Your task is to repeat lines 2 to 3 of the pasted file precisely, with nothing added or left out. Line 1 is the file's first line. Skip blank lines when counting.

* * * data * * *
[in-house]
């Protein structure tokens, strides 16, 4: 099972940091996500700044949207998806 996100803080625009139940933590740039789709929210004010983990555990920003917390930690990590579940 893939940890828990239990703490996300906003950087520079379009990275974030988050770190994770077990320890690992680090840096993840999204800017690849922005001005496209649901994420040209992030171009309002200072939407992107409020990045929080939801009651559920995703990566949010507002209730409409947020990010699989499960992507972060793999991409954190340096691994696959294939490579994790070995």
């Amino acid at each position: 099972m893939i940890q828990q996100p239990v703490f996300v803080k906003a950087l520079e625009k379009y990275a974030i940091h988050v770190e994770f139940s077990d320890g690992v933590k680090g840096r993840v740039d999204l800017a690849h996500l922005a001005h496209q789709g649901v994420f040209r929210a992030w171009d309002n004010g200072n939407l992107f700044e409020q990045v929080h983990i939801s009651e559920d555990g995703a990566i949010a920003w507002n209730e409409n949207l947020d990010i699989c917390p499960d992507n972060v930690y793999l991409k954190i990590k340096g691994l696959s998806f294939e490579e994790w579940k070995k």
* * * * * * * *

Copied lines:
């Protein structure tokens, strides 16, 4: 099972940091996500700044949207998806 996100803080625009139940933590740039789709929210004010983990555990920003917390930690990590579940 893939940890828990239990703490996300906003950087520079379009990275974030988050770190994770077990320890690992680090840096993840999204800017690849922005001005496209649901994420040209992030171009309002200072939407992107409020990045929080939801009651559920995703990566949010507002209730409409947020990010699989499960992507972060793999991409954190340096691994696959294939490579994790070995």
């Amino acid at each position: 099972m893939i940890q828990q996100p239990v703490f996300v803080k906003a950087l520079e625009k379009y990275a974030i940091h988050v770190e994770f139940s077990d320890g690992v933590k680090g840096r993840v740039d999204l800017a690849h996500l922005a001005h496209q789709g649901v994420f040209r929210a992030w171009d309002n004010g200072n939407l992107f700044e409020q990045v929080h983990i939801s009651e559920d555990g995703a990566i949010a920003w507002n209730e409409n949207l947020d990010i699989c917390p499960d992507n972060v930690y793999l991409k954190i990590k340096g691994l696959s998806f294939e490579e994790w579940k070995k």